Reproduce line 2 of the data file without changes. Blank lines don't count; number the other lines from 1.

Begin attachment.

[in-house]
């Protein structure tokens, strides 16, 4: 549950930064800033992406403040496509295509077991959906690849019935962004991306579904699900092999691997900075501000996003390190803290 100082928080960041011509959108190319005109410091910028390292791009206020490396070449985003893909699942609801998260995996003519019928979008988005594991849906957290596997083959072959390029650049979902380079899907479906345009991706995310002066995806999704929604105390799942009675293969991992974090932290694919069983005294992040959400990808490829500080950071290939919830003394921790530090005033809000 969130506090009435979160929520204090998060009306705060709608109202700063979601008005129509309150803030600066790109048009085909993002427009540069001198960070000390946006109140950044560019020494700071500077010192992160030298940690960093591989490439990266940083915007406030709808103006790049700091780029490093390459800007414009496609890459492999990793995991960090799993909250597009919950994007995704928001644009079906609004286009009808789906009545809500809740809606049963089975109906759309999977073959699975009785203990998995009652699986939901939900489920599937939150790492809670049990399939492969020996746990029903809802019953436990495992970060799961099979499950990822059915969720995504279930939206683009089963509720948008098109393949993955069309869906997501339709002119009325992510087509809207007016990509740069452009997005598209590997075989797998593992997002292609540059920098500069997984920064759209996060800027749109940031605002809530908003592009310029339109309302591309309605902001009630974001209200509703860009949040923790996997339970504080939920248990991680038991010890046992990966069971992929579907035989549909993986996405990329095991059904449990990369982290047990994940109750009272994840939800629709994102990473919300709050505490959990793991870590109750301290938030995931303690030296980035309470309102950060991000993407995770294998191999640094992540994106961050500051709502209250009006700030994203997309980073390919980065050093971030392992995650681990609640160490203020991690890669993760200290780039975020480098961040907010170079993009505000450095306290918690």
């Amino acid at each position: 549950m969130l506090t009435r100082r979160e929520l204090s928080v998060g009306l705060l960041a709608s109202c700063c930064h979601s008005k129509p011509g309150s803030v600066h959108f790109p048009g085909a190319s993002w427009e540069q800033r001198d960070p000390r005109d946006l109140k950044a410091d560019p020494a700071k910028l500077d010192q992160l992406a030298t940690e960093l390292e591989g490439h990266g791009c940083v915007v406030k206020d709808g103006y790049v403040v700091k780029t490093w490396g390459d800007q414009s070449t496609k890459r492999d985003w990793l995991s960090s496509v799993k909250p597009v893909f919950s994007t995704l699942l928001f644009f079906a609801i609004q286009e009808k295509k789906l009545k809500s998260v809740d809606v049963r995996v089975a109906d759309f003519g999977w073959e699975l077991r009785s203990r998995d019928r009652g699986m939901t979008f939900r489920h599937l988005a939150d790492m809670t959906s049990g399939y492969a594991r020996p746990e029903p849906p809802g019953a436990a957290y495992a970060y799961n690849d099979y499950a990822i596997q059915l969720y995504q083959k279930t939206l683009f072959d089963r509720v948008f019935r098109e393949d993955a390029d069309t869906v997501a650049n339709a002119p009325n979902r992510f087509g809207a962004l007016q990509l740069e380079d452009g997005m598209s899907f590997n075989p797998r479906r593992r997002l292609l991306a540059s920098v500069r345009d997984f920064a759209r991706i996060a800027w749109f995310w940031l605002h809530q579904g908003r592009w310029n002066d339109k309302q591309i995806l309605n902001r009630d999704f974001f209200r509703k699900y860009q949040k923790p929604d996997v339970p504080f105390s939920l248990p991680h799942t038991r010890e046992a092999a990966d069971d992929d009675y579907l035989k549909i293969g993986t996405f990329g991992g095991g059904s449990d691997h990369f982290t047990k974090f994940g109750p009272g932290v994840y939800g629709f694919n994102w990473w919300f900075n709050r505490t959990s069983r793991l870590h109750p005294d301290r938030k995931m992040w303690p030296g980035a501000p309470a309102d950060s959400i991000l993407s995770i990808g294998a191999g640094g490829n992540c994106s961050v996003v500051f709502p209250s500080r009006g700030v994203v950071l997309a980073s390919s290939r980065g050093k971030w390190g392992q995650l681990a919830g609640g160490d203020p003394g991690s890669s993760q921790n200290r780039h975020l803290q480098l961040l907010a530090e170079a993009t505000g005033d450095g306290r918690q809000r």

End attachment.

């Protein structure tokens, strides 16, 4: 549950930064800033992406403040496509295509077991959906690849019935962004991306579904699900092999691997900075501000996003390190803290 100082928080960041011509959108190319005109410091910028390292791009206020490396070449985003893909699942609801998260995996003519019928979008988005594991849906957290596997083959072959390029650049979902380079899907479906345009991706995310002066995806999704929604105390799942009675293969991992974090932290694919069983005294992040959400990808490829500080950071290939919830003394921790530090005033809000 969130506090009435979160929520204090998060009306705060709608109202700063979601008005129509309150803030600066790109048009085909993002427009540069001198960070000390946006109140950044560019020494700071500077010192992160030298940690960093591989490439990266940083915007406030709808103006790049700091780029490093390459800007414009496609890459492999990793995991960090799993909250597009919950994007995704928001644009079906609004286009009808789906009545809500809740809606049963089975109906759309999977073959699975009785203990998995009652699986939901939900489920599937939150790492809670049990399939492969020996746990029903809802019953436990495992970060799961099979499950990822059915969720995504279930939206683009089963509720948008098109393949993955069309869906997501339709002119009325992510087509809207007016990509740069452009997005598209590997075989797998593992997002292609540059920098500069997984920064759209996060800027749109940031605002809530908003592009310029339109309302591309309605902001009630974001209200509703860009949040923790996997339970504080939920248990991680038991010890046992990966069971992929579907035989549909993986996405990329095991059904449990990369982290047990994940109750009272994840939800629709994102990473919300709050505490959990793991870590109750301290938030995931303690030296980035309470309102950060991000993407995770294998191999640094992540994106961050500051709502209250009006700030994203997309980073390919980065050093971030392992995650681990609640160490203020991690890669993760200290780039975020480098961040907010170079993009505000450095306290918690």